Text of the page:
Fibromyalgia Patients at Higher Risk of Developing Peptic Ulcer Disease

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Peptic ulcers are erosions of the tissues coating the upper digestive tract, mainly the stomach and first part of the small intestine. They are often caused by a bacterial infection that compromises your defense against the acid produced in the stomach. The erosion may pierce fully through the stomach or intestinal wall, following in tear and the spillage of acid and other stuffing into the abdominal cavity.

The first symptom of a perforated peptic ulcer is usually intense and severe pain. The experience is so drastic; you’ll remember exactly when it happened, where you were, what you were doing, and even the exact words being spoken by a companion or on television. The pain is at its maximum immediately and persists, being worsened by movement, jostling, touching, coughing or sneezing. You may also experience fainting, excessive sweating and a rapid heartbeat. Someone with a perforated ulcer lies quietly and breathes shallowly.

He may be pale and clammy, and the heart rate is likely to be rapid. The abdomen is rigid to the touch and tender. Light tapping on the abdomen will often produce a hollow, drumlike sound. The diagnosis can be confirmed with a simple x-ray showing abnormal gas collections inside the abdomen. Although perforation may be the first symptom of peptic ulcer disease, it is often preceded for days or weeks by milder symptoms. Pain between the breastbone and the navel may occur when the stomach is empty and may be relieved with antacids.

The pain may come and go and may be worse at night. Dark, tarry bowel movements or the passage of what appear to be coffee grounds may signal bleeding from a peptic ulcer. Patients getting fibromyalgia treatment showed 1.6 times greater danger of PUD development compared to 1.5 times of those not getting treatment. This result was not significantly affected by the type of treatment received, suggesting that the drugs prescribed were not responsible for ulcer occurrence.

Most of the medicine you were taking can tear your stomach up if you are sensitive to aspirin-type products. Symptoms include extreme nausea, almost passing out, loss of weigh, throwing up blood and could not eat anything spicy whatsoever. Stomach ulcer is found among people with Fibromyalgia, particularly for people who are feminine, 60+ old, take medication Lyrica and have ache.

Management

Eat several meals per day to reduce the burden on the digestive system and relieve ulcer symptoms. An increase in fiber can repair ulcers, aim for 30 grams per day. Green leafy vegetables supply Vitamin K that can aid restore damage caused by too a large amount of stomach acid. Good bacteria in the gut can help prevent H. pylori infection.  Add kimchi, kefir, or unsweetened yogurt to your diet. Using essential oils of peppermint and frankincense are effective natural remedies for ulcer relief. Put in 2 drops of peppermint oil and frankincense oil to your water 2x daily until symptoms are gone.

Honey is far from simply sweet. Depending on the plant it’s derived from, honey can contain up to 200 elements, including polyphenols and other antioxidants. Honey is an influential antibacterial and has given way to hinder H. pylori development. As long as you have normal blood sugar levels, you can enjoy honey as you would any sweetener, with the bonus of soothing your ulcers. Cranberry is known for its capability to fight urinary tract infections by blocking bacteria from settling on the walls of the bladder.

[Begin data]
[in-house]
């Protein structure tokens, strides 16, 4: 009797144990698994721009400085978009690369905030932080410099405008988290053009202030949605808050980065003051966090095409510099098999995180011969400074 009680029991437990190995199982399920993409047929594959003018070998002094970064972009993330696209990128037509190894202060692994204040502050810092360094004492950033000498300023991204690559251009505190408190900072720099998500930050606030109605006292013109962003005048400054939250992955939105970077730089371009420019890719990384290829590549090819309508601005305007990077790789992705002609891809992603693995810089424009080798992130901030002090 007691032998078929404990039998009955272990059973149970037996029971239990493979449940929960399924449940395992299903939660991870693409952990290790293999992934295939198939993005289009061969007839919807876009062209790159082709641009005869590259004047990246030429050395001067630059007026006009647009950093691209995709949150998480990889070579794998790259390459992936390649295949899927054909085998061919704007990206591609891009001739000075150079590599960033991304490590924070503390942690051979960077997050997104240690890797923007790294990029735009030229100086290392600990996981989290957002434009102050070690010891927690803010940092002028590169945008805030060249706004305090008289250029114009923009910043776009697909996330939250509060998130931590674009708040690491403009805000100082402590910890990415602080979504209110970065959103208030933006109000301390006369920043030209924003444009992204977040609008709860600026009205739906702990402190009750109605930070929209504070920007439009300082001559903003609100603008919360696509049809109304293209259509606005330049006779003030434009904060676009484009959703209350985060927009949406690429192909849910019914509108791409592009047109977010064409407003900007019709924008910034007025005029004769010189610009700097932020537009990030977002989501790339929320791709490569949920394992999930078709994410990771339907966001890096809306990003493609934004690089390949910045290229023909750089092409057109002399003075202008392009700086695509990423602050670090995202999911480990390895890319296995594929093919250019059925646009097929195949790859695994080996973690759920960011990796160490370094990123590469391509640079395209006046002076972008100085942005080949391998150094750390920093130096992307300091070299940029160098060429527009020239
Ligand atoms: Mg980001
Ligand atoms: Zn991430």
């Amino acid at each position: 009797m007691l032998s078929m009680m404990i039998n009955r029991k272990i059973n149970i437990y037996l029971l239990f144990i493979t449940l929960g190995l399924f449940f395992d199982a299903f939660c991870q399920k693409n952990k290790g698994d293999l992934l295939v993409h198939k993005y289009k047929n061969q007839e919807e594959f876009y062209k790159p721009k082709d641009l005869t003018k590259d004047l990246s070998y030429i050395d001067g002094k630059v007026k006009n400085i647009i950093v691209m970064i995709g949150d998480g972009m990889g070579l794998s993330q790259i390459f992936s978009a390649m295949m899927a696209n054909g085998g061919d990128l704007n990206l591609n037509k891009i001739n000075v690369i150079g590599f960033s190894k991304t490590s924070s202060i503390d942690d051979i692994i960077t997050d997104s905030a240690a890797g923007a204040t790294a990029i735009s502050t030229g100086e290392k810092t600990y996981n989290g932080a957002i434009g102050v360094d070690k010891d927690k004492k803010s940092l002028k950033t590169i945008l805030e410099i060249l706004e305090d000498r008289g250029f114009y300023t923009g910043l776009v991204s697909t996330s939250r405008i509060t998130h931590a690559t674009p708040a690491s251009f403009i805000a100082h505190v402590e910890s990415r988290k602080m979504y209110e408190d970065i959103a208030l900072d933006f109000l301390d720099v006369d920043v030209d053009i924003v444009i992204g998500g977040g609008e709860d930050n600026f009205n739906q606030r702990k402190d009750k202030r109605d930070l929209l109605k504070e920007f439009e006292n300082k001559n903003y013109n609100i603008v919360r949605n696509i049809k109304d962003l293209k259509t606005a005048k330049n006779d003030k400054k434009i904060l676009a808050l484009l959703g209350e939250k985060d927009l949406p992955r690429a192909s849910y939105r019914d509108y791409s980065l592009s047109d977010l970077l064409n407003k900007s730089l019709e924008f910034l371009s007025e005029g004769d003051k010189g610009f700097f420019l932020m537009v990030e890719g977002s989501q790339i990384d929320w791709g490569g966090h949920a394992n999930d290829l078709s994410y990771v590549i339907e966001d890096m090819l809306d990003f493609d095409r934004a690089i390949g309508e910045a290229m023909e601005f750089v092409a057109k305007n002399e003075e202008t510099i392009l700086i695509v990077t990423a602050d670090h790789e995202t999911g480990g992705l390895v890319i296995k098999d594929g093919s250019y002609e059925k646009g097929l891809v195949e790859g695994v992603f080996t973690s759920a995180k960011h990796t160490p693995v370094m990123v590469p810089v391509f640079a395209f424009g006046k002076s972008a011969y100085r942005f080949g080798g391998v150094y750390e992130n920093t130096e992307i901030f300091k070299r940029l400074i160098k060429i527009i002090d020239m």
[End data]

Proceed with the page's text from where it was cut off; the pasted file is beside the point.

Cranberry and cranberry extract also may help fight H. pylori. You can drink unsweetened cranberry juice, eat cranberries, or take cranberry supplements. H. pylori development is slowed down by fresh sliced garlic in salads. If you don’t like the taste (and lingering aftertaste) of garlic, you can take garlic extract in supplemental form. Garlic acts as a blood thinner, so ask your doctor before taking it if you use warfarin or other prescription blood thinners. Licorice root can help arouse renewal of mucus membranes in the stomach and may assist holding back H. pylori. Aloe vera helps heal the intestinal lining.

Probiotics Helps recolonize the digestive tract with healthy bacteria and prevent infection. You can also take PRILOSEC or better yet, take its new form called NEXIUM which repairs damage already done to the stomach too. It will clear your stomach right up even if you do have an ulcer. The burning & hurting your stomach goes through will be gone almost immediately. CELEBREX is the stomachs’ worse enemy and so is aspirin. One other thing that can help you a lot is OTC medicine called Gavascon. They sell it at any local pharmacy.

You can use it in conjunction with any antacid and pump inhibitor, prevacid. It is chewable and tastes bad but it helps. A vitamin-rich food can assist your body repair your ulcer according to Mayo clinic. Foods containing polyphenols, an antioxidant, can protect you from ulcers and help ulcers heal.  Dried rosemary, Mexican oregano, dark chocolate, blueberries and black olives are polyphenol-rich foods.

What to avoid

Some foods can make ulcers worse, while some provide a preventive and healing effect. Oily and acidic foods are most expected to infuriate your stomach, as are spicy foods.
To reduce ulcer pain, avoid coffee, including decaf, salty red meats, aspirin products, deep fried foods, chilies and hot peppers, processed foods and alcohol.

Featured Image via: David Wolfe

References:

  • Stomach Ulcer via Health Boards
  • Stomach ulcer via E Health Me

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